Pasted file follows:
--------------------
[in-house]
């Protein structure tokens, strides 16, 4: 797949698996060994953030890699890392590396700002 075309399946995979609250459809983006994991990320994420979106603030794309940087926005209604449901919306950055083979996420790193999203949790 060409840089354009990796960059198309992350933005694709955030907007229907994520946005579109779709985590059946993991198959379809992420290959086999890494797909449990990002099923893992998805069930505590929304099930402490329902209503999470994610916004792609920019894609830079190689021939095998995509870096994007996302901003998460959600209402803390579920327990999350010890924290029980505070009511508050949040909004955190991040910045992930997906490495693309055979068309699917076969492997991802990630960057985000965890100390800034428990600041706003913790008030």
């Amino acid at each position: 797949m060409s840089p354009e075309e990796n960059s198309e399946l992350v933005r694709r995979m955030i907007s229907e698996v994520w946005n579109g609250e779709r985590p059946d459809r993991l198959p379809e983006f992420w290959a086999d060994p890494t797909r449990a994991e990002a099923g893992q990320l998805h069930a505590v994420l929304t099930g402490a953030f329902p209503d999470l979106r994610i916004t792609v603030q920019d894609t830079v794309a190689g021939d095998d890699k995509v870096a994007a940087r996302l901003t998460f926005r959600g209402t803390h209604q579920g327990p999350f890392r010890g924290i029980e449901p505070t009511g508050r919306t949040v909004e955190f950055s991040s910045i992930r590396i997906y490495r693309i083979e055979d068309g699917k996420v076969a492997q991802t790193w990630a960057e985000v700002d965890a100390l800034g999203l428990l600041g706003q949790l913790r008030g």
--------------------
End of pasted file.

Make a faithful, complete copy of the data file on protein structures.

[in-house]
């Protein structure tokens, strides 16, 4: 797949698996060994953030890699890392590396700002 075309399946995979609250459809983006994991990320994420979106603030794309940087926005209604449901919306950055083979996420790193999203949790 060409840089354009990796960059198309992350933005694709955030907007229907994520946005579109779709985590059946993991198959379809992420290959086999890494797909449990990002099923893992998805069930505590929304099930402490329902209503999470994610916004792609920019894609830079190689021939095998995509870096994007996302901003998460959600209402803390579920327990999350010890924290029980505070009511508050949040909004955190991040910045992930997906490495693309055979068309699917076969492997991802990630960057985000965890100390800034428990600041706003913790008030």
């Amino acid at each position: 797949m060409s840089p354009e075309e990796n960059s198309e399946l992350v933005r694709r995979m955030i907007s229907e698996v994520w946005n579109g609250e779709r985590p059946d459809r993991l198959p379809e983006f992420w290959a086999d060994p890494t797909r449990a994991e990002a099923g893992q990320l998805h069930a505590v994420l929304t099930g402490a953030f329902p209503d999470l979106r994610i916004t792609v603030q920019d894609t830079v794309a190689g021939d095998d890699k995509v870096a994007a940087r996302l901003t998460f926005r959600g209402t803390h209604q579920g327990p999350f890392r010890g924290i029980e449901p505070t009511g508050r919306t949040v909004e955190f950055s991040s910045i992930r590396i997906y490495r693309i083979e055979d068309g699917k996420v076969a492997q991802t790193w990630a960057e985000v700002d965890a100390l800034g999203l428990l600041g706003q949790l913790r008030g």